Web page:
Nationwide people are concerned about the safety of children in public schools and a Broken Arrow company proposed a solution to state officials.
Executive Protection LLC’s president, Walt Brazington, has proposal called: the Home Grown Heroes Program. It includes Council on Law Enforcement and Education Training for two school volunteers to be certified for every public school in the state. It would cost upwards of $17 million to implement. His company would run the logistics.
“What’s in it for me is there is an opportunity to break new ground; to show there is something different out there and this hasn’t been done,” said Brazington. “It’s practical, it’s feasible, it’s financially doable.”
His company would be responsible for recruiting the volunteers. He is confident Oklahomans will be ready to give their time to protect students.
“We have a lot of people to choose from like moms, to retired people, former military members, former security, police force, all these different aspects of people who walk through our state.”
Tulsa Public Schools Superintendent Dr. Keith Ballard appreciate the Brazington’s intentions, but does not see it as the right solution.
“If I could have it my way, the state would put aside its politics and find a way to pay for armed guards in the schools,” said Dr. Ballard. “They could put a tax sold on every bullet in Oklahoma.”
Dr. Ballard said in his 75 Tulsa Public Schools he has 23 Tulsa Police Officers who are CLEET certified like Brazington has suggested.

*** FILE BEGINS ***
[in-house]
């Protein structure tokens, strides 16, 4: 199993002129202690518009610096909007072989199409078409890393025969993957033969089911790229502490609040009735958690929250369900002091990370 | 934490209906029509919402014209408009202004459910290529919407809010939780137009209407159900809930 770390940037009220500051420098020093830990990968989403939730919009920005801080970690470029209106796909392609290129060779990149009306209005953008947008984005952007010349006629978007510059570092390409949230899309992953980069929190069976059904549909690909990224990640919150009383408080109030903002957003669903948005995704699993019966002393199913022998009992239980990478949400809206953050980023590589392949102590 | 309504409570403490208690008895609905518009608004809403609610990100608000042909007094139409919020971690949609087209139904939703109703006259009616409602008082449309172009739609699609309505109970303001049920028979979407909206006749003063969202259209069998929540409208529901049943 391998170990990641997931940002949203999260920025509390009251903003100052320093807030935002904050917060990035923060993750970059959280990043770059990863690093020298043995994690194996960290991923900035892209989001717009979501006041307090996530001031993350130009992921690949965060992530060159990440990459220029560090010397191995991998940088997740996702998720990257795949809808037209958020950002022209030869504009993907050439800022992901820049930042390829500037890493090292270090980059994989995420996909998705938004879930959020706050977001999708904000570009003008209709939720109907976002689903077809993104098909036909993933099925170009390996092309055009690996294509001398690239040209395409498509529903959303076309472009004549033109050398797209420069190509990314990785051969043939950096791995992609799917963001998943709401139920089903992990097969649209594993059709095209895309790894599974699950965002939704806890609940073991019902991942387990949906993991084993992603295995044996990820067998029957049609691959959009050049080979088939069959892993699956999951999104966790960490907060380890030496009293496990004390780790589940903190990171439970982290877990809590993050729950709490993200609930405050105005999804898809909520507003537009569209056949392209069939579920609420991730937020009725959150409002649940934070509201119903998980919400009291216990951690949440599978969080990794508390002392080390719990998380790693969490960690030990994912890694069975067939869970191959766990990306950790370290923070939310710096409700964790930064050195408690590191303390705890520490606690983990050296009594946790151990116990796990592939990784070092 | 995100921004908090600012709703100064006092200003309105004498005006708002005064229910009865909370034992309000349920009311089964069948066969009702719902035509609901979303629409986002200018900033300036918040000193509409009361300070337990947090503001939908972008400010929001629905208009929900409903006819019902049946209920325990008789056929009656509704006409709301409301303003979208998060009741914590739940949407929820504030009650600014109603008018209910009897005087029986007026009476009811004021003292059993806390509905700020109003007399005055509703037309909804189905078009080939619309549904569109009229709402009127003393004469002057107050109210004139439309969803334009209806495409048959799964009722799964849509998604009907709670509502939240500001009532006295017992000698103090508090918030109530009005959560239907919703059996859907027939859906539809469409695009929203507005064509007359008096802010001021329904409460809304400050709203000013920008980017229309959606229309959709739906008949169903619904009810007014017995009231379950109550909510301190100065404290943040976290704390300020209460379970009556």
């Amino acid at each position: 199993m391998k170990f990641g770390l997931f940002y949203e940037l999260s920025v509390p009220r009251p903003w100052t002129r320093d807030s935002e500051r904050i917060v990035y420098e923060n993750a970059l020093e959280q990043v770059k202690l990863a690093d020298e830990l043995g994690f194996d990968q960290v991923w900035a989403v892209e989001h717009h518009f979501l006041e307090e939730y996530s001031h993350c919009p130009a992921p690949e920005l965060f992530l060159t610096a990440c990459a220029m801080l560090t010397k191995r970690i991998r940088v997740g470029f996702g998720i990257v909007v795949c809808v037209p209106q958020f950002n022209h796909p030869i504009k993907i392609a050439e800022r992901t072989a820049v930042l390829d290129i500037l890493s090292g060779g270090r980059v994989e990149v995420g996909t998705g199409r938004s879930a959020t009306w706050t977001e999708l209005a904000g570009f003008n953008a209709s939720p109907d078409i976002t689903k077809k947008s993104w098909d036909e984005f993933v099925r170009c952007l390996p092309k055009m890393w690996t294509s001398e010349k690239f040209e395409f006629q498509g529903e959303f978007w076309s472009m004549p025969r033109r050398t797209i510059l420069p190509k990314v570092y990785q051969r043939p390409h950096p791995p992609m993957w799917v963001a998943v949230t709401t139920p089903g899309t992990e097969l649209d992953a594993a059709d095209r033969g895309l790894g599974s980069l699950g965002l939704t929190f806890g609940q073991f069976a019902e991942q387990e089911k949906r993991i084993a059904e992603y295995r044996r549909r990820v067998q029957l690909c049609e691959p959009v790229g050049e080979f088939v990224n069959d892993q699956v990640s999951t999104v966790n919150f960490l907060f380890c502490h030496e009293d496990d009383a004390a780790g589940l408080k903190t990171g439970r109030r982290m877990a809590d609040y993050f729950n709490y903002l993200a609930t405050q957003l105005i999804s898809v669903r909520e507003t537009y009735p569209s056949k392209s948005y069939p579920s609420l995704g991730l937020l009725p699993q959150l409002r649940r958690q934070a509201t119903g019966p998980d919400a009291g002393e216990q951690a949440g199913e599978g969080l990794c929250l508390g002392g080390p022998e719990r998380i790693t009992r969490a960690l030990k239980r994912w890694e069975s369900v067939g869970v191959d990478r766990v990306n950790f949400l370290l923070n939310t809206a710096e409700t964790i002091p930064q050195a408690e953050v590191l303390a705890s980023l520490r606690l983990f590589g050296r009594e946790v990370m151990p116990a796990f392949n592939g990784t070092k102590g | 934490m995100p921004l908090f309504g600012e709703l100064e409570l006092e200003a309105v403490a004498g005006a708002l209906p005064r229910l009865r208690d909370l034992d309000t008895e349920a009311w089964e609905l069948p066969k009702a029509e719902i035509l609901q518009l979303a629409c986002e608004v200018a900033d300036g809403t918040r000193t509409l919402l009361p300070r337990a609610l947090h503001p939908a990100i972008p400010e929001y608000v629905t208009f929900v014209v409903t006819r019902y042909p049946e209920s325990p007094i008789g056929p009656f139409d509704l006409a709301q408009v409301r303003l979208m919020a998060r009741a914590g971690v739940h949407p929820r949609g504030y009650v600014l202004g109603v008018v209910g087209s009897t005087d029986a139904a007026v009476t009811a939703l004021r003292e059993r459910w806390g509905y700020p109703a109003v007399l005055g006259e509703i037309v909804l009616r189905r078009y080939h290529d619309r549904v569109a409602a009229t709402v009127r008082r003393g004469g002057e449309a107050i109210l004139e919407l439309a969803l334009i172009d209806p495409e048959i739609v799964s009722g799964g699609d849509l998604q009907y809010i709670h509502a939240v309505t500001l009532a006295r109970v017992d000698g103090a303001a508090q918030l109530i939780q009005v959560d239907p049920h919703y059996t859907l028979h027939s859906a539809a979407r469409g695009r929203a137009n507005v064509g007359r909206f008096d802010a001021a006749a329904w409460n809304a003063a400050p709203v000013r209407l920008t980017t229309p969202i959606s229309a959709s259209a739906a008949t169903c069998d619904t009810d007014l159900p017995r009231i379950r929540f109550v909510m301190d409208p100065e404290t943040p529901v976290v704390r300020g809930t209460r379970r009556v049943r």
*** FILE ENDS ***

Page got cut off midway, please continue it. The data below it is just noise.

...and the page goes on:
There is a bill moving through legislation that would have districts pay for teachers and administrators to become CLEET certified and go through 240 hours of CLEET training.
“Now they’ve come up with a solution to put volunteers in the classrooms?” questioned Dr. Ballard. “It doesn’t seem to be a really serious move to keep the safety and security of kids in the forefront.”
A mother of two children in TPS schools and a TPS volunteer also agrees with Dr. Ballard.
“I am comfortable with TPS’s police presence and the current security as far as checking people’s ID’s when they want to come into the schools,” said Rhonda Hinrichs. “I think it would be better to have paid armed officers rather than volunteers.”
On Friday, one of her children’s schools went on lock down because of a police chase outside of the school.
“My heart did not even skip a beat when I got the text and call that my child’s school was on lockdown. I feel secure that my child is safe with the teachers here and with the school’s security procedures.”
FOX23 will follow guns in school legislation as it moves forward.